Luxury and fashion brands do not merely need to develop CCPA compliance measures, but also strategies to engage with reputable third-party adtech companies. Using third parties that offer opt-outs in adherence with established industry self-regulatory regimes like the Network Advertising Initiative or Digital Advertising Alliance guidelines is responsible and appropriate. For CCPA compliance, brands should assess the Interactive Advertising Bureau’s (IAB) proposed California Consumer Privacy Act Compliance Framework for Publishers and Technology Companies (the Framework). The draft Framework is designed to help participants comply with the CCPA. It is yet to be seen how widely accepted the IAB Framework will be, but luxury and fashion brands should monitor its development.

Luxury and fashion brands engaging in targeted behavioural advertising should otherwise be considering how to leverage cookie banners or cookie management tools to help with CCPA compliance. It will also be important for luxury and fashion brands to carefully inventory their relationships with third parties operating on their websites and mobile apps and to transparently disclose those relationships and other data collection practices in their privacy policies.

Advertising and marketing

Law and regulation

What laws, regulations and industry codes are applicable to advertising and marketing communications by luxury and fashion companies?

The FTC has broad authority to prohibit deceptive advertising and other marketing practices, and unfair business practices. An advertisement is deceptive if it contains misrepresentation (or omission) that is likely to mislead a reasonable consumer. Historically, the FTC has relied on case-by-case enforcement to convey how it applies its authority. In more recent years, the FTC has published a series of guides that explain how its legal authority would be interpreted in a given area; including, ‘Green claims’ or environmental marketing, disclosing information via the internet, and the use of testimonials and endorsements to promote a product, as just a few examples.

Online marketing and social media

What particular rules and regulations govern online marketing activities and how are such rules enforced?

Social media platforms provide dynamic and constantly evolving ways for luxury goods marketers to connect and create relationships with valued customers and prospective consumers. There are many obvious differences in how messaging is executed when comparing traditional TV, print and other conventional media versus popular social media platforms such as Facebook, Twitter and YouTube. Importantly, the consumer protection or deceptive advertising principles enforced by the FTC apply to social media although it can sometimes be challenging to determine how best to apply the FTC’s principles to a tweet, for example. The FTC has issued guidance and taken many enforcement actions in recent years, providing useful information on how the FTC applies its long-standing mandate to new forms of consumer engagement such as social media. For example, the FTC guidance on the use of testimonials only allows use of a testimonial if any claims conveyed can be substantiated for the typical user - a claim true only for the individual featured in an ad is not sufficient. The FTC also requires that a blogger, YouTube personality or other endorser disclose clearly a commercial relationship between the marketer and the individual highlighting a product on a social media platform. Thus, FTC guidance and recent enforcement actions should be considered part of the ‘rules of the road’ for brands advertising via social media channels.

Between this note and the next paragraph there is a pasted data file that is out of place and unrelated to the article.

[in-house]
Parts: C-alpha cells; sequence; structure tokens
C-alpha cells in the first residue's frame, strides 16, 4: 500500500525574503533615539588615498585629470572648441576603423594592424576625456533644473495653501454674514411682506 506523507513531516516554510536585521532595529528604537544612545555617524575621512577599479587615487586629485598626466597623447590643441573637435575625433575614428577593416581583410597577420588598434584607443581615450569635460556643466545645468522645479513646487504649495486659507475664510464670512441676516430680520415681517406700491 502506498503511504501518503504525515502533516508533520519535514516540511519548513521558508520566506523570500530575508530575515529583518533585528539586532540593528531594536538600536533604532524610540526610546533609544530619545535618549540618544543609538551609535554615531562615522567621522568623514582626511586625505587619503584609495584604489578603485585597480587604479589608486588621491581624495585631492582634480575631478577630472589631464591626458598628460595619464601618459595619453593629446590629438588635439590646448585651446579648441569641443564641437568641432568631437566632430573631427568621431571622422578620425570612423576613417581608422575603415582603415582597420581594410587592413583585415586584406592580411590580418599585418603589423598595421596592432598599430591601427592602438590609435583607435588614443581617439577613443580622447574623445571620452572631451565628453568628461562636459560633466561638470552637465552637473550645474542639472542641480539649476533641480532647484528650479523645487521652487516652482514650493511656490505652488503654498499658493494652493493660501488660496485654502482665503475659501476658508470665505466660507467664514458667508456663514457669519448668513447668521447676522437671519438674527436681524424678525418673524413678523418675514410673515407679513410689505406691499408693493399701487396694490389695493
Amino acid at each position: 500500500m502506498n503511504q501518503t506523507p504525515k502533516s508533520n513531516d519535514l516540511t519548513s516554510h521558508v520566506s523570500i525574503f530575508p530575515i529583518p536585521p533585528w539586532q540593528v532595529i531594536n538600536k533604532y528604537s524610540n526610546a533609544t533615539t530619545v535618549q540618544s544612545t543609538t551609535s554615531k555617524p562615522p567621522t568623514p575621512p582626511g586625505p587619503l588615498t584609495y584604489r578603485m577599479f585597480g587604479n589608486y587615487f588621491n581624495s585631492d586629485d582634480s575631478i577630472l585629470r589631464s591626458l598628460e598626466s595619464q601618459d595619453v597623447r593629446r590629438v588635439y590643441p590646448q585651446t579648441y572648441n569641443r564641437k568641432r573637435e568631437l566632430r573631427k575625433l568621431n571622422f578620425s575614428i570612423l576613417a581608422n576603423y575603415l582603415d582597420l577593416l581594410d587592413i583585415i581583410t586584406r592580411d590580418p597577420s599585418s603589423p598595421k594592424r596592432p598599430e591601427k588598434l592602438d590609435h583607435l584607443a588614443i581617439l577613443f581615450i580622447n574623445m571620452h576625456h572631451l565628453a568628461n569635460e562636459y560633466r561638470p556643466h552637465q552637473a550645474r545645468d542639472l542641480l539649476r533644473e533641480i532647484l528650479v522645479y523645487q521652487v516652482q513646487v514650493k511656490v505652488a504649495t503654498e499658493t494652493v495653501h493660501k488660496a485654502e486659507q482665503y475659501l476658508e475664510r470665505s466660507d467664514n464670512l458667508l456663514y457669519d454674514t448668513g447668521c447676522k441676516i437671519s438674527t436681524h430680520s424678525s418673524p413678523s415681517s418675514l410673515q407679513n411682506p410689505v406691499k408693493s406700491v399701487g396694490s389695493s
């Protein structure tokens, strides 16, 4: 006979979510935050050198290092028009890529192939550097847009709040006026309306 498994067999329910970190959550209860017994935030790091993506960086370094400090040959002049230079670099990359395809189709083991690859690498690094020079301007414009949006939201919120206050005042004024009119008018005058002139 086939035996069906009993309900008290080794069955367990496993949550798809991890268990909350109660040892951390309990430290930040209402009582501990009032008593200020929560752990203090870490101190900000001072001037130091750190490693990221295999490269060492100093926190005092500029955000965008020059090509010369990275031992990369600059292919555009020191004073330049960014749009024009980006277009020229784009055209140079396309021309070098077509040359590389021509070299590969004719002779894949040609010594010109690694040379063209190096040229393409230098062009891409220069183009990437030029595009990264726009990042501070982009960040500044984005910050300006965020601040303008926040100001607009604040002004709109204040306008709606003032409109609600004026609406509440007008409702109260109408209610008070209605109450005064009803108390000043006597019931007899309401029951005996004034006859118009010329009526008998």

Product regulation and consumer protection

Product safety rules and standards

What product safety rules and standards apply to luxury and fashion goods?

Luxury and fashion goods are regulated by the US Consumer Product Safety Commission (CPSC) as ‘consumer products’. Some consumer products are regulated by category with specific labelling or safety parameters mandated. Products that are intended for children 12 years or younger are subject to a specific set of requirements. Certain classes of products must be tested, and must be accompanied by a certificate when imported or when manufactured in the US. Generally, when no mandatory or voluntary standard adopted by the CPSC exists, products must be safe and not pose a serious hazard based on foreseeable use or misuse. The CPSC’s website is an invaluable resource for gaining a sense of how the Commission operates and also provides detailed information on how specific products are regulated (www.cpsc.gov).

Perhaps the most significant is the legal requirement that a manufacturer, importer, distributor or retailer has a mandatory duty to report an unsafe product. The most common trigger is the existence of a ‘defect’ that may rise to a ‘substantial product hazard’, both are defined terms of art. It is important for consumer products companies to develop an internal monitoring system of consumer complaints or other reports that may suggest a product is potentially unsafe. Identifying and elevating appropriate information for a careful evaluation is essential to ensure ongoing compliance with the CPSC reporting requirements. The CPSC may impose substantial civil penalties when a company, after the fact, is determined to have failed to report in a timely fashion when it was required to do so.

Companies should be prepared to conduct a recall (when warranted) when they report to the CPSC. The CPSC has very specific parameters around a recall or other corrective action plan. The CPSC must review and approve such plans before implemented by a firm. The CPSC maintains a fast-track programme where the question of whether a product is defective is deferred when the company agrees to quickly recall the product (typically within 20 days of reporting).

Product liability